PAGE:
Plan your landscape
Planning a pond or patio? A retaining wall or planting bed? Don’t just grab a shovel and start digging. Instead, lay down a rope or garden hose to map out the footprint. Stand back, survey the shape and make adjustments. Also check the layout from your kitchen window or a second-floor room. When you’re happy with the shape, mark it with spray paint and get to work.
Use a GFCI outdoors
House chores—especially outdoors—often bring water and electricity together. The best way to make those situations safer is to use a GFCI (ground-fault circuit interrupter). Newer homes have GFCI protection in bathroom, kitchen, garage and exterior outlets, but those GFCIs may no longer offer protection after 10 years or so. To be safe, plug your tools into a GFCI extension cord before you venture into the wet grass.
Fight closet mildew
Because they’re dark and lack air circulation, closet walls are especially prone to mildew. Here are a few proven solutions:
- Add mildewcide to paint or use paint that already contains mildewcide (check the label).
- Run a dehumidifier in damp rooms.
- Cut closet humidity. Chemical dehumidifiers are nontoxic products that absorb moisture from the air.
- Leave closet doors open or replace solid doors with louvered doors to increase airflow.
How to water a new tree
For the first few weeks, you may have to water a new tree every few days depending on the weather. After that, longer (deeper), less frequent watering is much better than shorter (quicker), frequent watering. To help the tree create deep roots to resist drought and wind, encircle it with a soaker hose a few feet out from the trunk and run it at a trickle for an hour. Push a popsicle stick (or your finger) 2 to 3 in. into the ground. If the soil is damp down 3 in., you’re giving it enough water. If not, water until the soil is damp but not saturated around the root-ball. Allow the soil’s surface to begin to dry out between waterings.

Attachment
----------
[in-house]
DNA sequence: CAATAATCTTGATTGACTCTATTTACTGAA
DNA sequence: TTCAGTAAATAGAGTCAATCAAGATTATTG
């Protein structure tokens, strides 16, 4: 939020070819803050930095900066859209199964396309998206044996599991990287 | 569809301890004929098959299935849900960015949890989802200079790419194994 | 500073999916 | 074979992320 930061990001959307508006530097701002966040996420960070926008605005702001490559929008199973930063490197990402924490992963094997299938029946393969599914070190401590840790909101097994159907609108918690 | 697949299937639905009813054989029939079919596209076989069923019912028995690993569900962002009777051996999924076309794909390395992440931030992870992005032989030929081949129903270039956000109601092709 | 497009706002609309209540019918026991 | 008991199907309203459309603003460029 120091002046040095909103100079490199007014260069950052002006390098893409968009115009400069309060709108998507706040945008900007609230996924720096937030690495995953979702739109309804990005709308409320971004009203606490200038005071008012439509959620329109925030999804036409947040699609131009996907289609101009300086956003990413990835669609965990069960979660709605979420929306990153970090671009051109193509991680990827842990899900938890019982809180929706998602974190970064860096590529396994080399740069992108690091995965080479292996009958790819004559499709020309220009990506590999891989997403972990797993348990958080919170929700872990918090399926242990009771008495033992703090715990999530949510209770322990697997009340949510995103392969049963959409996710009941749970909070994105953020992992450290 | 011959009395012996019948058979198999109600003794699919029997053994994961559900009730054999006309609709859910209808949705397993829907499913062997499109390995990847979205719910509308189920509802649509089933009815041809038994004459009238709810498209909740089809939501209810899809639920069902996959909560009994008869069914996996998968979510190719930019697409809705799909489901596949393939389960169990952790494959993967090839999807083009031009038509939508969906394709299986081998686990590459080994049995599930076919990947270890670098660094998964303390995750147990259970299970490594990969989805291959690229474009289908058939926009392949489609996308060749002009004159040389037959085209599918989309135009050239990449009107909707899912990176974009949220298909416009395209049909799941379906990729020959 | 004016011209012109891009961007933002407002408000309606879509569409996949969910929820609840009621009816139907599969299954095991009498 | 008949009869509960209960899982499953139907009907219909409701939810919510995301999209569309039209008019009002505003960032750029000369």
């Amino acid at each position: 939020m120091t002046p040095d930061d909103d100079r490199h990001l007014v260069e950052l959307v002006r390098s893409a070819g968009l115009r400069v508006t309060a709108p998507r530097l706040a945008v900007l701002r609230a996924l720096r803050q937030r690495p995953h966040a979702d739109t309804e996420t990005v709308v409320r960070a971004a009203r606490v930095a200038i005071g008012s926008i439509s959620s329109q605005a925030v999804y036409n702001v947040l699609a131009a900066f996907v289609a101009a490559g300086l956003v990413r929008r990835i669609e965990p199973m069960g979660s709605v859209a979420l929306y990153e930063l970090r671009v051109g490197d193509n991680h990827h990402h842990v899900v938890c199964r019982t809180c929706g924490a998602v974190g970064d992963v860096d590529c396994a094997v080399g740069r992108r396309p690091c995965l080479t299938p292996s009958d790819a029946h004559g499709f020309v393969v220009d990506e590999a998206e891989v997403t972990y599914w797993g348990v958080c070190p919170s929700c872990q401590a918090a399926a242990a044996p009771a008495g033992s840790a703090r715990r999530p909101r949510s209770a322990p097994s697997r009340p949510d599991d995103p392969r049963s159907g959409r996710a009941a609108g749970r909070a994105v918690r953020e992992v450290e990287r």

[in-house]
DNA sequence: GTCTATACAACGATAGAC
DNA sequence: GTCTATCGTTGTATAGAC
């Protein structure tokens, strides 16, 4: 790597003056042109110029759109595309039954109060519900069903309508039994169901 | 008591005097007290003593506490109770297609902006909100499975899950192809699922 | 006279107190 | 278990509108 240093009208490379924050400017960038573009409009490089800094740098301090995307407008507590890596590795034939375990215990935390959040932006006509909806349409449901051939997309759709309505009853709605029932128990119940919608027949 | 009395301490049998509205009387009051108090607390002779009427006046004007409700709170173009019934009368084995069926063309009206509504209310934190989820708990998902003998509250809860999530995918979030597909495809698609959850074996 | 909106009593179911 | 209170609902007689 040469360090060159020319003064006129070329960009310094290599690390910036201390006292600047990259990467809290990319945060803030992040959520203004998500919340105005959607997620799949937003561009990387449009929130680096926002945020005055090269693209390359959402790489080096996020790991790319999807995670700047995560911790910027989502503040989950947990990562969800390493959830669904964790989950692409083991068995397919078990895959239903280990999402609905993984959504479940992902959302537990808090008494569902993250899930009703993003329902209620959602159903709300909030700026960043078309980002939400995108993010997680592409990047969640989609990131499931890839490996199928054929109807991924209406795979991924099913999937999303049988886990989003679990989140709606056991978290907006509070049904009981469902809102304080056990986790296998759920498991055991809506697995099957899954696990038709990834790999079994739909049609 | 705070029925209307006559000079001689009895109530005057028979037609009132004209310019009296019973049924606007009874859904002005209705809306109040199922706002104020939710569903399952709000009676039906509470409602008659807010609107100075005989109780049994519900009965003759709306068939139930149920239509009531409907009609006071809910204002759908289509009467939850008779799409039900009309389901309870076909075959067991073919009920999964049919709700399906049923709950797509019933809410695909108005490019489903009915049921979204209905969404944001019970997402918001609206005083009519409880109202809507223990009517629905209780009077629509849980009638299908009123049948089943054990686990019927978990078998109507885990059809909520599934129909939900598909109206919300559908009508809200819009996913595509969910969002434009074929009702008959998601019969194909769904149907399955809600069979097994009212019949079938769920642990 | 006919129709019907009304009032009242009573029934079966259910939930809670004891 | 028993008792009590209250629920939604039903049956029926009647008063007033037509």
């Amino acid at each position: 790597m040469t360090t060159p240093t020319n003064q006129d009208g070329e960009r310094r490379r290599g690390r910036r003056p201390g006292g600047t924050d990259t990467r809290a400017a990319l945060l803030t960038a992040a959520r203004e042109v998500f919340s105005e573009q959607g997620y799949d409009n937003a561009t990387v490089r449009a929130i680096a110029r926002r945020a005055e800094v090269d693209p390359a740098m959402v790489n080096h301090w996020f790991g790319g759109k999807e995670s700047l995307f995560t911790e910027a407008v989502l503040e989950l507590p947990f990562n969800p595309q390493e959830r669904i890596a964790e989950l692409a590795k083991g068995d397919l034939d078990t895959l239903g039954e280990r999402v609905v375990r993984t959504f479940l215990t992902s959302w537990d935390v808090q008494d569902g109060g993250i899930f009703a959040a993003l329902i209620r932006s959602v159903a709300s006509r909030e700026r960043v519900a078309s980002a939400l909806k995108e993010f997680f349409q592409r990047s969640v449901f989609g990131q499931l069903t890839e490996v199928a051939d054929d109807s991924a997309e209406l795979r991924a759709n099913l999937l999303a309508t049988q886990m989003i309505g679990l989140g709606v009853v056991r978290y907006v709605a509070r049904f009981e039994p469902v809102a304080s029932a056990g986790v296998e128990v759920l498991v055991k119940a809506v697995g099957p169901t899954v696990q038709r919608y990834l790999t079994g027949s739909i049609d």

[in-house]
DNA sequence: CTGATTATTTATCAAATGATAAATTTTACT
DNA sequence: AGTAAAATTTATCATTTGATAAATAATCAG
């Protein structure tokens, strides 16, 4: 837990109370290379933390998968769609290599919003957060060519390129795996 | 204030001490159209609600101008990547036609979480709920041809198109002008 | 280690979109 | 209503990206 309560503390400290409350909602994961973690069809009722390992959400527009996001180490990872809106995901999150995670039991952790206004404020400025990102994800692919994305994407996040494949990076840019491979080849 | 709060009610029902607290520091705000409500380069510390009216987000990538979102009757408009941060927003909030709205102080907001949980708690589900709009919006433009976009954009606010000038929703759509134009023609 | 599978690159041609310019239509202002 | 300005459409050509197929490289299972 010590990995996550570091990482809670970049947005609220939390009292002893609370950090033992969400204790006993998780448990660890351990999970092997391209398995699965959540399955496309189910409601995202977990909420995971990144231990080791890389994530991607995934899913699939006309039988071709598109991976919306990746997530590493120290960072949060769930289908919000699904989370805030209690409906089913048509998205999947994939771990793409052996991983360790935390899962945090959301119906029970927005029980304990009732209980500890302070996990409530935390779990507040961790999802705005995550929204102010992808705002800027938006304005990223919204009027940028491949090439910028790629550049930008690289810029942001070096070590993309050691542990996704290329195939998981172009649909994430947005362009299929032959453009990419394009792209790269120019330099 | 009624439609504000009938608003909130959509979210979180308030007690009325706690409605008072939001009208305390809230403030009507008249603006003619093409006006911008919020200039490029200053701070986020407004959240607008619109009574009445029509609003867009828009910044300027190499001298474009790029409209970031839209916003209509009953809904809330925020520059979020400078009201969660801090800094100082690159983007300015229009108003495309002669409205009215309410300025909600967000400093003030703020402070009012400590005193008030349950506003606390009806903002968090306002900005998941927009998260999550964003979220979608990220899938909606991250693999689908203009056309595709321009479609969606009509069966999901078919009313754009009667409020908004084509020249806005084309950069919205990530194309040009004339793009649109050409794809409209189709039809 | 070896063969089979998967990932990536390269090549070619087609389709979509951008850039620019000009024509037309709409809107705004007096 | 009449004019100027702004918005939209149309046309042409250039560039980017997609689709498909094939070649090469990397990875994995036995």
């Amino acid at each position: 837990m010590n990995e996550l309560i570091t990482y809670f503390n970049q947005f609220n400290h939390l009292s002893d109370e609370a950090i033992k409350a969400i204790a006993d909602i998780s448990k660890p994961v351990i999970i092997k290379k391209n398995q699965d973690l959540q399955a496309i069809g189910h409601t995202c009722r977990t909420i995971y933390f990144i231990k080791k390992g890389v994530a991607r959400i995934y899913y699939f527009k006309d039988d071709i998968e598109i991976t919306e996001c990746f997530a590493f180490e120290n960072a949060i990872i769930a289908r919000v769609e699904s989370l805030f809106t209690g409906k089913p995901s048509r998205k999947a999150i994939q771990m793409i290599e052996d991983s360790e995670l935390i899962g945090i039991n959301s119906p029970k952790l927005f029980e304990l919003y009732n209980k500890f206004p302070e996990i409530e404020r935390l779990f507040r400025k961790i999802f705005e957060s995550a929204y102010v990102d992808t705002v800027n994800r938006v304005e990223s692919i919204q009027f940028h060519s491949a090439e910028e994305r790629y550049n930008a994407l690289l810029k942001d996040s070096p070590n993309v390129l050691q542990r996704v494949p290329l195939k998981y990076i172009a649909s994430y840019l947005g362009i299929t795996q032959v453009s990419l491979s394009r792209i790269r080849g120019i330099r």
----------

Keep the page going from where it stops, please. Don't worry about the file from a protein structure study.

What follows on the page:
Save a sinking sidewalk
Sinking concrete that’s in otherwise good condition can be raised back to its original level by any contractor who has mudjacking equipment. The contractor first drills holes in the concrete, then injects a watery mix of sand and other components called “slurry” or “grout.” The components in the slurry vary. The slurry is pumped in under enormous pressure—enough to lift sidewalks, driveways and even sinking steps. To find a contractor, just search online for “mudjacking” and the name of your city. Costs vary a lot, but most jobs are $300 to $700.
How to fix a dead doorbell
A wireless doorbell is an easy, inexpensive solution: Just mount the button by the front door and the chime anywhere indoors. But before you do that, check your existing doorbell button. The button is the most likely culprit and it’s connected to low-voltage wiring, so you don’t have to worry about getting shocked. Here’s how to do it:
- TEST THE DOORBELL Unscrew the doorbell button to remove it from the wall. Loosen the screws on the back of the button and disconnect the wires. Then touch the two wires together. If the chime rings, the button is bad. If not, the chime, transformer or wiring is bad.
- REPLACE THE BUTTON Connect the wires to the new button just as they were connected to the old one. Screw the button to the wall and you’re done.